JPMorgan increased its forecast to $300 billion from $225 billion as high-yield issuance in the first quarter reached a record $106 billion, the analysts led by Peter Acciavatti wrote in a March 30 report. The biggest U.S. bank estimates sales will rise as demand increases among retail investors for the debt that’s returned more than twice as much as investment-grade bonds this year.
The Federal Reserve, which has held the benchmark interest rate at zero to 0.25 percent since December 2008, has pledged to keep it near zero through at least late 2014, pushing down borrowing rates and driving investors to higher-yielding assets. Sales of global bonds reached a record $1.17 trillion in the three months ended March 31 as an easing in Europe’s debt crisis has bolstered confidence that default rates will stay below the historical average.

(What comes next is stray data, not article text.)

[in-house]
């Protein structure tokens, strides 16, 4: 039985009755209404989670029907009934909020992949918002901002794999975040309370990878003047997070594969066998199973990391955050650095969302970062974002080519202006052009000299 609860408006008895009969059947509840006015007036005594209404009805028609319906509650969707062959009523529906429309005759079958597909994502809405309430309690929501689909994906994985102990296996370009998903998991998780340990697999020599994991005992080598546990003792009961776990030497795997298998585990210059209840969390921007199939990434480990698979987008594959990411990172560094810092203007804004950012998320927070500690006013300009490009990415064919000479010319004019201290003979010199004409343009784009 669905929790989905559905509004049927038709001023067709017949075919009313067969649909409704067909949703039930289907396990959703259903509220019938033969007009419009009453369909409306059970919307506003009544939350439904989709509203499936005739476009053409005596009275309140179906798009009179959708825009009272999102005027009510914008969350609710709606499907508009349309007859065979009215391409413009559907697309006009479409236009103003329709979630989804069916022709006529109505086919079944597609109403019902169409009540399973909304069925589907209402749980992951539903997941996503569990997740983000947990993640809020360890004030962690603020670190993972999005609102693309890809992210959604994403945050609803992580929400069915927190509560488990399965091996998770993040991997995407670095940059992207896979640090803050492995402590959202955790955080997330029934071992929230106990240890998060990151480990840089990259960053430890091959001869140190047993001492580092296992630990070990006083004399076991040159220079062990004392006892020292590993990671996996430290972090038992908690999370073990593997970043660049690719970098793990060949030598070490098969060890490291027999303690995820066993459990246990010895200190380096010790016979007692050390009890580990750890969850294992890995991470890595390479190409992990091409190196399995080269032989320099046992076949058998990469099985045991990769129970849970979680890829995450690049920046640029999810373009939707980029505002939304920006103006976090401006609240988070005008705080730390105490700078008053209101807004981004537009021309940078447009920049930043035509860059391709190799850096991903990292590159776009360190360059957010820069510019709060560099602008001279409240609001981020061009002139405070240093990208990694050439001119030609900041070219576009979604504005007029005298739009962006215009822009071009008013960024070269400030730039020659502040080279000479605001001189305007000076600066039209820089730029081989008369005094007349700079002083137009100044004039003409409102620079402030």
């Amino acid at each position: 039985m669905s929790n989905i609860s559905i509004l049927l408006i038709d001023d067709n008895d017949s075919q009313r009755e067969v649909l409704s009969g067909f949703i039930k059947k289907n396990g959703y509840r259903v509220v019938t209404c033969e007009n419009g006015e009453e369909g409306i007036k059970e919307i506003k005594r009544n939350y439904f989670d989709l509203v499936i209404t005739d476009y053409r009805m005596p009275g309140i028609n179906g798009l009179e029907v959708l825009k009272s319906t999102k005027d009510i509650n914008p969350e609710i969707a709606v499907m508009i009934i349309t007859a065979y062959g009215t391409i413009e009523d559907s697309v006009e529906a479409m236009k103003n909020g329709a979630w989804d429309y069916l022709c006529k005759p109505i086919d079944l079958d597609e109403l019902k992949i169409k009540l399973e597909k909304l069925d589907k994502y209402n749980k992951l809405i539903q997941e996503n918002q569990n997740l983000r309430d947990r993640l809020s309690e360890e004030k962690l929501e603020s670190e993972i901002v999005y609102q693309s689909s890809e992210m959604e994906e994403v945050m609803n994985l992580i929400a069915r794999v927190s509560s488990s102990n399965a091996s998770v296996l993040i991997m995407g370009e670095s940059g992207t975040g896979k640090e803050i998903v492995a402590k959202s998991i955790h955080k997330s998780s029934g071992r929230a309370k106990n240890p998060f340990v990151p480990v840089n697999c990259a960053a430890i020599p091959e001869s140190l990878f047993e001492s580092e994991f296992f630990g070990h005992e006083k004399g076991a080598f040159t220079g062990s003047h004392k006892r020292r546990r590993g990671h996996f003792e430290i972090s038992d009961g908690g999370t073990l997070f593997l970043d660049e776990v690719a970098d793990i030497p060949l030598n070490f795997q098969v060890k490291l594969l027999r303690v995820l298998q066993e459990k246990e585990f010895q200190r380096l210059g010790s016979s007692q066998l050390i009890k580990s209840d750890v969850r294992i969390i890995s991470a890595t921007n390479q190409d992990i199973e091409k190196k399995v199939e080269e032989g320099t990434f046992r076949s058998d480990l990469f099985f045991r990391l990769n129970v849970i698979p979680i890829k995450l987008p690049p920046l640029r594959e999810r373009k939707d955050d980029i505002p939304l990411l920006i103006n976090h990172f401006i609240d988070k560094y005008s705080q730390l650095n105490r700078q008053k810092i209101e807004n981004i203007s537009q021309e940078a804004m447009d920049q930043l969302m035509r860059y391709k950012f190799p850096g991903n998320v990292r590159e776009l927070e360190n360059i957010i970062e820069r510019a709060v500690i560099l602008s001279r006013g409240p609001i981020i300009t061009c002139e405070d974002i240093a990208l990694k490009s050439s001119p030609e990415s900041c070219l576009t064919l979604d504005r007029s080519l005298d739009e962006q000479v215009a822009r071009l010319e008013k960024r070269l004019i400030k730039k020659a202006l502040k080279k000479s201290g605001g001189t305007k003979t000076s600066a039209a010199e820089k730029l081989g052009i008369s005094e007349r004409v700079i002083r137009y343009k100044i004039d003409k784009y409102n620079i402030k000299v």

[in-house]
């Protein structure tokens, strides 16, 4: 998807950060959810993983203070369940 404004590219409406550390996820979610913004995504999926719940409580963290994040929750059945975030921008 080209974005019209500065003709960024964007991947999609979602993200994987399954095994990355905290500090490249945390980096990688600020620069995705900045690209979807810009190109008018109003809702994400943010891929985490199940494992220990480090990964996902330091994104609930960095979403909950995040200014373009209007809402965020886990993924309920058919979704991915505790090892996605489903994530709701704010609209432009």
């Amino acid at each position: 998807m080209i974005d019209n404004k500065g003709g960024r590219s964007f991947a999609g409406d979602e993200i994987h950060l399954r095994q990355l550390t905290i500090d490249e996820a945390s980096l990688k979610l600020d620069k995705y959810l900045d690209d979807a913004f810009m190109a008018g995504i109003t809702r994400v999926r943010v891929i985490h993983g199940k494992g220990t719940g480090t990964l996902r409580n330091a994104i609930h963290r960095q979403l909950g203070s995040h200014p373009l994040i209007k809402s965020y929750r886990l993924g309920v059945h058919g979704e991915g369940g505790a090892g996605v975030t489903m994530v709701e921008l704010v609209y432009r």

“The first quarter has been accompanied by falling market volatility and unusually conducive macro conditions for issuers,” Acciavatti, based in New York, wrote in the report. “The more important takeaway from all of this supply is the continued focus on refinancing bond and loan facilities, which continues to keep net supply within the confines of demand while also serving to anchor medium-term default expectations.”
High-yield bonds have returned 5.15 percent so far this year, according to Bank of America Merrill Lynch index data. Investment-grade bonds have returned 2.44 percent over the same time period, the data show.
Junk bonds are rated below Baa3 by Moody’s Investors Service and under BBB- by Standard & Poor’s.
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